I love the month of May! (Except for the parts where you have to take cover when the tornado sirens are wailing.) May can be such an uplifting month, brightening our winter-worn spirits with greens and gracious colors, especially when generous rains have blessed our yards and gardens. As each day in May ushers in exuberant growth and blooms, my enthusiasm for planting a new season’s patchwork of vegetables, herbs, and ornamentals matches the burgeoning abundance around me.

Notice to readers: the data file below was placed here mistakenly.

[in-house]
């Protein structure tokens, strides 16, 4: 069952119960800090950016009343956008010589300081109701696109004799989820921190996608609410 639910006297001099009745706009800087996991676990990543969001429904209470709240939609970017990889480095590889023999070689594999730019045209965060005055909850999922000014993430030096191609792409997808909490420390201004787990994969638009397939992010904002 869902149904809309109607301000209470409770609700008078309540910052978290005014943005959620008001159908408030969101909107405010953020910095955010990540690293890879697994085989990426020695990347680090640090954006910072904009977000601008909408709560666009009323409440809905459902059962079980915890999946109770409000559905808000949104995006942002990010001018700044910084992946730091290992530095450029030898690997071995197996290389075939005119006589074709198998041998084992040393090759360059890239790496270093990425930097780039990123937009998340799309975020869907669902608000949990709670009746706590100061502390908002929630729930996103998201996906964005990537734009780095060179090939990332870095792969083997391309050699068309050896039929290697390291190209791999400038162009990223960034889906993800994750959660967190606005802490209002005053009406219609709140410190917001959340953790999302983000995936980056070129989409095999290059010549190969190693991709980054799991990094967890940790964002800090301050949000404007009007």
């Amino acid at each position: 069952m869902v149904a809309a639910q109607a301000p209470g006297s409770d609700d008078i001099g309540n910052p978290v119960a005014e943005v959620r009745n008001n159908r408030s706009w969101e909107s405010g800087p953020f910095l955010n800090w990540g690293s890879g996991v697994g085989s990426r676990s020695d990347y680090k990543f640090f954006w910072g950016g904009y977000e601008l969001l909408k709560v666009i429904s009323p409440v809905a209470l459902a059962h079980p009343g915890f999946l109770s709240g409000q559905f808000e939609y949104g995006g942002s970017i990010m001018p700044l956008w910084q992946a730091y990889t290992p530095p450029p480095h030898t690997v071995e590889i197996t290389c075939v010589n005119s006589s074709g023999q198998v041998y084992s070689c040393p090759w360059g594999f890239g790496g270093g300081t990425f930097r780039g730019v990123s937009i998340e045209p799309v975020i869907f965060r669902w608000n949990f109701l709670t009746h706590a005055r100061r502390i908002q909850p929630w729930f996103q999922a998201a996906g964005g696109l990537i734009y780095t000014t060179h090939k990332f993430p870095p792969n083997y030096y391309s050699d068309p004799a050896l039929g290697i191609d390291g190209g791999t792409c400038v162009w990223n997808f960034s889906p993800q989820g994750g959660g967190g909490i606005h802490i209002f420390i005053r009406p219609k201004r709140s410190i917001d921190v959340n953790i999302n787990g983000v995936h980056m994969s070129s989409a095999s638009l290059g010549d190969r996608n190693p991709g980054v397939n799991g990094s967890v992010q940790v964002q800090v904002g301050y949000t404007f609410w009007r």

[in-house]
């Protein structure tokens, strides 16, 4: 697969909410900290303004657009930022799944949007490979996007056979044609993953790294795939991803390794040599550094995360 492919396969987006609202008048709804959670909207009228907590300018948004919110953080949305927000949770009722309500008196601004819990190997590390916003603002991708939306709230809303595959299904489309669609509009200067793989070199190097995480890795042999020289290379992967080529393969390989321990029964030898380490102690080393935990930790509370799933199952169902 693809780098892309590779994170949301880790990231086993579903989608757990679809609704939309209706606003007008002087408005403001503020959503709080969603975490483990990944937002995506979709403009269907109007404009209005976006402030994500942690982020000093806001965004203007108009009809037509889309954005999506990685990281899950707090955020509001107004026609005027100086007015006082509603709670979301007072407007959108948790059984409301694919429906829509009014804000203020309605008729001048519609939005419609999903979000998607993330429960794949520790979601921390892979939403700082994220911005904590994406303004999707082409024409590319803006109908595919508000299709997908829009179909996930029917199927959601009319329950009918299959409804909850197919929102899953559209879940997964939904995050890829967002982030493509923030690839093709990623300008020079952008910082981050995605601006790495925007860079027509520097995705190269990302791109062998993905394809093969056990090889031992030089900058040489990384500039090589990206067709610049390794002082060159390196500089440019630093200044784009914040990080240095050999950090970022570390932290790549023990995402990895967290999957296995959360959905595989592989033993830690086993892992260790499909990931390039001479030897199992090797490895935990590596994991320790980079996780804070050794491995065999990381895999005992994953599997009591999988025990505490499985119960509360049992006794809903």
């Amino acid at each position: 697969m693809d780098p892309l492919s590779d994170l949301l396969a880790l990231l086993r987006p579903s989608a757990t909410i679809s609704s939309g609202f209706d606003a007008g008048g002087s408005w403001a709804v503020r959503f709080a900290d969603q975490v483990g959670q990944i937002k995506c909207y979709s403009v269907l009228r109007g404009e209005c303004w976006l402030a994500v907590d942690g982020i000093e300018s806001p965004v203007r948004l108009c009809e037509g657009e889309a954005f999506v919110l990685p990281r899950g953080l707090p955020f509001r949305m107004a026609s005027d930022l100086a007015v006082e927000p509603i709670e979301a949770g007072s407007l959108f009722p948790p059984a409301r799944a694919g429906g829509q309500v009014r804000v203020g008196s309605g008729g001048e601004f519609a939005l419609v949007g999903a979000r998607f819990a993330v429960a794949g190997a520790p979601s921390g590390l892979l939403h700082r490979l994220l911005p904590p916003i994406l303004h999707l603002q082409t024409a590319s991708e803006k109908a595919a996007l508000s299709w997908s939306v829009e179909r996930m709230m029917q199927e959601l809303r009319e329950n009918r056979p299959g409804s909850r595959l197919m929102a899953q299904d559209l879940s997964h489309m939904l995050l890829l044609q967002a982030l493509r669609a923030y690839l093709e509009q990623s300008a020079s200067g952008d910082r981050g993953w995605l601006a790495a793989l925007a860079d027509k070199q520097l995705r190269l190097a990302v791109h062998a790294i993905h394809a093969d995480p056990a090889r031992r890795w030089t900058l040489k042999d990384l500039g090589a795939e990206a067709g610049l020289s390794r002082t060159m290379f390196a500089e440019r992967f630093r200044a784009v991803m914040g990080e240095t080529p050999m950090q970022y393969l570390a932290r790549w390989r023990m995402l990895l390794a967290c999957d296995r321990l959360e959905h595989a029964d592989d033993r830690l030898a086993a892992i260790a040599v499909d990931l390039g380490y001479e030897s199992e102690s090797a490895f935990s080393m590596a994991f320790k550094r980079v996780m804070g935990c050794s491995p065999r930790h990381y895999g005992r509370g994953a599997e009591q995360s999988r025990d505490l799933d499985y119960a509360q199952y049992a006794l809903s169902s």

How do you like to garden? Are you a traditionalist, tilling the soil with rototiller, or by spading, and then sowing seeds in nice, straight rows? Or do you like to experiment with various ways of growing plants? Different styles of gardening have been practiced for millennia right up until today. From broadcasting seeds on likely parcels of land to double-digging, by hand, two feet down in the French intensive method, and many other kinds of gardening in between, people propagate plants in the ways that work the best for them in their climates, soils and seasons. Some folks chose specific plants for their gardens to benefit birds, butterflies, and wildlife. Those gardeners restoring native plant communities create sustainable habitat that nurtures birds and other animals perpetually. Gardeners seeking ways to grow more food in small spaces often try forms of intensive gardening: square foot, keyhole, lasagna, container, vertical, interplanting, and succession, to name a few. Have you heard of organic, biodynamic, or deep mulch gardening? These forms of gardening have been tested and proved over the years in many different countries and climates. Perhaps your passion is nurturing lovely flowers. For our area again this year, it has been a fine spring to bring forth luscious, early greens and delightful flowers. Roses, Dame’s Rocket, and Irises are profusely blooming for me in my gardens now, nestled between aromatic garlic chives and various mints. Whether you grow food or flowers, or both, the common reward for all gardeners and farmers is the pleasure and the bounty they derive from their efforts. For me, those efforts begin with building the health of the soil that nourishes my plants and the life within it. May you have a fulfilling garden season this year as you tend your own patch of earth!